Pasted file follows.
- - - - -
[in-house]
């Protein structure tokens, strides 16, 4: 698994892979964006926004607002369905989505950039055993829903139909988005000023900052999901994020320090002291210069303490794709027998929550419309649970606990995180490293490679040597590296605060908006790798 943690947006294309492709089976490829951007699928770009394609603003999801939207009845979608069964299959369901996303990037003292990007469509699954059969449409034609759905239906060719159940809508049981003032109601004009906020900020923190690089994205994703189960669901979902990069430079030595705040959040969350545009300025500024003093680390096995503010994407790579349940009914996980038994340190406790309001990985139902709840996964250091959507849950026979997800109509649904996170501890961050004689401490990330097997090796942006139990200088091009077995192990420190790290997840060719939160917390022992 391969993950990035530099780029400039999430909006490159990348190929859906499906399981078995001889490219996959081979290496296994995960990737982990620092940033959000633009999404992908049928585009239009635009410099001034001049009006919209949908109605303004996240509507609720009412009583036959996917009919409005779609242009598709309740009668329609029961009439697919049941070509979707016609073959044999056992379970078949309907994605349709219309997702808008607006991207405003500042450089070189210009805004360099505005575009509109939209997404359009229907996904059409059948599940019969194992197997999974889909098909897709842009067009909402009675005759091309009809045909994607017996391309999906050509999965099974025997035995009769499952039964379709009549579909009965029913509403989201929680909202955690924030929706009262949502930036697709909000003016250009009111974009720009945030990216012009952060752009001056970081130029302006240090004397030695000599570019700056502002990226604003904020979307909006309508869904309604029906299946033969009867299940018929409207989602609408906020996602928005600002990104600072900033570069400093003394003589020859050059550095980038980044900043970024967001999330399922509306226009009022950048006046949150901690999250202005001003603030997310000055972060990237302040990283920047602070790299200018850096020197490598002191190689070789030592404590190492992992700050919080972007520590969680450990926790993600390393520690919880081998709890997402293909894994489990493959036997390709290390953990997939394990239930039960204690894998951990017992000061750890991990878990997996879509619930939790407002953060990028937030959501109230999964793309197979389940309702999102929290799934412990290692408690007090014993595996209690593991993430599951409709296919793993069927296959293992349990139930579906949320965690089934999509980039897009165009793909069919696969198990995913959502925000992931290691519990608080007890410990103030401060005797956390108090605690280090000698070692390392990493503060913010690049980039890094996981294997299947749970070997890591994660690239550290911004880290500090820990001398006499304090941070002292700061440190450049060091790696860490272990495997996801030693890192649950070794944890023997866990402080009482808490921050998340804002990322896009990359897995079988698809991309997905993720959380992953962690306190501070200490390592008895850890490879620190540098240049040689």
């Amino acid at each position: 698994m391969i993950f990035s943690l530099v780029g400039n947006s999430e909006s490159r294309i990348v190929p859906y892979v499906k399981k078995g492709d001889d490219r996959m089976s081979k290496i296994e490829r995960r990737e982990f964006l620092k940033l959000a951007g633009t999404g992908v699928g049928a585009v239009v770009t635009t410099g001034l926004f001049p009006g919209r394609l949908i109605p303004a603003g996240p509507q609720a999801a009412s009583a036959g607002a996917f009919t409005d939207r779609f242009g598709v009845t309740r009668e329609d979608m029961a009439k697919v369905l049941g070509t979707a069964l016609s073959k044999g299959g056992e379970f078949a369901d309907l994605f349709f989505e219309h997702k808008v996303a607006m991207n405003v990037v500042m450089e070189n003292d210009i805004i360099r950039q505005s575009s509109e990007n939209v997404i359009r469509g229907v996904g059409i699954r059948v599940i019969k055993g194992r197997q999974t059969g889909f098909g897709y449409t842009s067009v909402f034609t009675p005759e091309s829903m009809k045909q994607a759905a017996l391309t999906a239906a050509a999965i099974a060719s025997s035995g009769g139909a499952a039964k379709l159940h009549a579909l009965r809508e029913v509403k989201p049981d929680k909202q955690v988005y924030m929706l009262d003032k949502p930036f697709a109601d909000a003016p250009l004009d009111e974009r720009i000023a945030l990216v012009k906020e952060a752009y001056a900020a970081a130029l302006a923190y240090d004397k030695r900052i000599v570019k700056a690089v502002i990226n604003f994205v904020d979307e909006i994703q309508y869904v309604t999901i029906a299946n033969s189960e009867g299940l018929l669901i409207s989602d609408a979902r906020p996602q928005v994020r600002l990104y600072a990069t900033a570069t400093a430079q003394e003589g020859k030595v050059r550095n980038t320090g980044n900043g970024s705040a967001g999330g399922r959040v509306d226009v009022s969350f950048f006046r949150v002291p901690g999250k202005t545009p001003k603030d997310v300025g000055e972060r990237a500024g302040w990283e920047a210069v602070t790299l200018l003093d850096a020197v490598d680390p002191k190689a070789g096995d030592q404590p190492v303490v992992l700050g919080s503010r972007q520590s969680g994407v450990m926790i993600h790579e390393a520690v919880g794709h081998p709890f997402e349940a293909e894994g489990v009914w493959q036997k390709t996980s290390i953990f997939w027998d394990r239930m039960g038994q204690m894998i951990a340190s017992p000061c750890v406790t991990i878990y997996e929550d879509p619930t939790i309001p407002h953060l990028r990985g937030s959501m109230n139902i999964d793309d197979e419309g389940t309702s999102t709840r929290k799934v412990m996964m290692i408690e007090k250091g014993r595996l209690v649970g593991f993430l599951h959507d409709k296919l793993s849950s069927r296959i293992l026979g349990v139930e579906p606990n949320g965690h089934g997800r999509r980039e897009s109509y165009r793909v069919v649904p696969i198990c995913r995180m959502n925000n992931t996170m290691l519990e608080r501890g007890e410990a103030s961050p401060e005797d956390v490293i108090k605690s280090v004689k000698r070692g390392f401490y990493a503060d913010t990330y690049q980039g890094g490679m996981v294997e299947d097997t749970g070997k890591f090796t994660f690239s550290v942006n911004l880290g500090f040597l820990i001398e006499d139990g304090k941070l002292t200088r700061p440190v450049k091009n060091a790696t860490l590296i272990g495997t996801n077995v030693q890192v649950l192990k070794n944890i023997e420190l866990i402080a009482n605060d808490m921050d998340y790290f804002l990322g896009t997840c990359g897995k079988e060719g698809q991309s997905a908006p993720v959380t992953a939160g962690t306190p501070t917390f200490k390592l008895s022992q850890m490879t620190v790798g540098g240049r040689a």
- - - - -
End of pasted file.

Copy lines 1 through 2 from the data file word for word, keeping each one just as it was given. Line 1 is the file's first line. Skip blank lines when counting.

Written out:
[in-house]
């Protein structure tokens, strides 16, 4: 698994892979964006926004607002369905989505950039055993829903139909988005000023900052999901994020320090002291210069303490794709027998929550419309649970606990995180490293490679040597590296605060908006790798 943690947006294309492709089976490829951007699928770009394609603003999801939207009845979608069964299959369901996303990037003292990007469509699954059969449409034609759905239906060719159940809508049981003032109601004009906020900020923190690089994205994703189960669901979902990069430079030595705040959040969350545009300025500024003093680390096995503010994407790579349940009914996980038994340190406790309001990985139902709840996964250091959507849950026979997800109509649904996170501890961050004689401490990330097997090796942006139990200088091009077995192990420190790290997840060719939160917390022992 391969993950990035530099780029400039999430909006490159990348190929859906499906399981078995001889490219996959081979290496296994995960990737982990620092940033959000633009999404992908049928585009239009635009410099001034001049009006919209949908109605303004996240509507609720009412009583036959996917009919409005779609242009598709309740009668329609029961009439697919049941070509979707016609073959044999056992379970078949309907994605349709219309997702808008607006991207405003500042450089070189210009805004360099505005575009509109939209997404359009229907996904059409059948599940019969194992197997999974889909098909897709842009067009909402009675005759091309009809045909994607017996391309999906050509999965099974025997035995009769499952039964379709009549579909009965029913509403989201929680909202955690924030929706009262949502930036697709909000003016250009009111974009720009945030990216012009952060752009001056970081130029302006240090004397030695000599570019700056502002990226604003904020979307909006309508869904309604029906299946033969009867299940018929409207989602609408906020996602928005600002990104600072900033570069400093003394003589020859050059550095980038980044900043970024967001999330399922509306226009009022950048006046949150901690999250202005001003603030997310000055972060990237302040990283920047602070790299200018850096020197490598002191190689070789030592404590190492992992700050919080972007520590969680450990926790993600390393520690919880081998709890997402293909894994489990493959036997390709290390953990997939394990239930039960204690894998951990017992000061750890991990878990997996879509619930939790407002953060990028937030959501109230999964793309197979389940309702999102929290799934412990290692408690007090014993595996209690593991993430599951409709296919793993069927296959293992349990139930579906949320965690089934999509980039897009165009793909069919696969198990995913959502925000992931290691519990608080007890410990103030401060005797956390108090605690280090000698070692390392990493503060913010690049980039890094996981294997299947749970070997890591994660690239550290911004880290500090820990001398006499304090941070002292700061440190450049060091790696860490272990495997996801030693890192649950070794944890023997866990402080009482808490921050998340804002990322896009990359897995079988698809991309997905993720959380992953962690306190501070200490390592008895850890490879620190540098240049040689």